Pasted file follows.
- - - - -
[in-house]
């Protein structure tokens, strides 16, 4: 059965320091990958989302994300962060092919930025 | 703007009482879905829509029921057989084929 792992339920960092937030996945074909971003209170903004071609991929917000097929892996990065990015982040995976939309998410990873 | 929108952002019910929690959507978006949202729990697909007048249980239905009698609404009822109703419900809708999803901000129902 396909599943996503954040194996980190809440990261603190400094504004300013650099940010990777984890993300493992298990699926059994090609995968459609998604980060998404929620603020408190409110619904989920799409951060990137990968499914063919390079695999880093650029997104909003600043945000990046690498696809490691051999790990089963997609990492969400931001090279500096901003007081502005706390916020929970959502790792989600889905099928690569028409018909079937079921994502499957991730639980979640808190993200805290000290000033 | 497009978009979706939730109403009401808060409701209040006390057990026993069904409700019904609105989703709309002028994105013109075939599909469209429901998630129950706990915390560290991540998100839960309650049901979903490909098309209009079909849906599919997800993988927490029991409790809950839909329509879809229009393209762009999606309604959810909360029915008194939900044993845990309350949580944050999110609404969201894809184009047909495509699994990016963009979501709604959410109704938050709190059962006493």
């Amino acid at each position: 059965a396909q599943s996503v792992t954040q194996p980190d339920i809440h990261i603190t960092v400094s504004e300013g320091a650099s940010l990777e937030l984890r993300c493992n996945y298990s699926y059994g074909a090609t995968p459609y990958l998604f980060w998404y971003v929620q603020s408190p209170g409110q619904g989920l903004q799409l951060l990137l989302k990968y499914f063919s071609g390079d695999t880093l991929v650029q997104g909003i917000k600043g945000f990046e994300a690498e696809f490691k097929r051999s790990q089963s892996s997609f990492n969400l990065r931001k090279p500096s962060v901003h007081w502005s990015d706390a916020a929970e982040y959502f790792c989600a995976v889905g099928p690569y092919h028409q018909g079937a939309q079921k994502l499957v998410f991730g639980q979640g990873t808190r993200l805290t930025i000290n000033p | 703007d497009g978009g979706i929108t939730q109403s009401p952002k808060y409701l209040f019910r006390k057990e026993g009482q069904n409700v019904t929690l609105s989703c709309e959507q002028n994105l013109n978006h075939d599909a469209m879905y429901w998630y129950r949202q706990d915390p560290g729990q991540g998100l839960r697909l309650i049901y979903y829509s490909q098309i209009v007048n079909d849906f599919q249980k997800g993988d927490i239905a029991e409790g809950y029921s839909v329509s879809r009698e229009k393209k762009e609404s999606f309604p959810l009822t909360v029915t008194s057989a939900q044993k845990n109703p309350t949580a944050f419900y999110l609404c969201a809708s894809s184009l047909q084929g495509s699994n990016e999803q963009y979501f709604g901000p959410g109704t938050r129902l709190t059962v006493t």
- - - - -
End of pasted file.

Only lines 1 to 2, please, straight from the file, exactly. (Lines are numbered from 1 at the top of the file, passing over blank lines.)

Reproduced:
[in-house]
């Protein structure tokens, strides 16, 4: 059965320091990958989302994300962060092919930025 | 703007009482879905829509029921057989084929 792992339920960092937030996945074909971003209170903004071609991929917000097929892996990065990015982040995976939309998410990873 | 929108952002019910929690959507978006949202729990697909007048249980239905009698609404009822109703419900809708999803901000129902 396909599943996503954040194996980190809440990261603190400094504004300013650099940010990777984890993300493992298990699926059994090609995968459609998604980060998404929620603020408190409110619904989920799409951060990137990968499914063919390079695999880093650029997104909003600043945000990046690498696809490691051999790990089963997609990492969400931001090279500096901003007081502005706390916020929970959502790792989600889905099928690569028409018909079937079921994502499957991730639980979640808190993200805290000290000033 | 497009978009979706939730109403009401808060409701209040006390057990026993069904409700019904609105989703709309002028994105013109075939599909469209429901998630129950706990915390560290991540998100839960309650049901979903490909098309209009079909849906599919997800993988927490029991409790809950839909329509879809229009393209762009999606309604959810909360029915008194939900044993845990309350949580944050999110609404969201894809184009047909495509699994990016963009979501709604959410109704938050709190059962006493």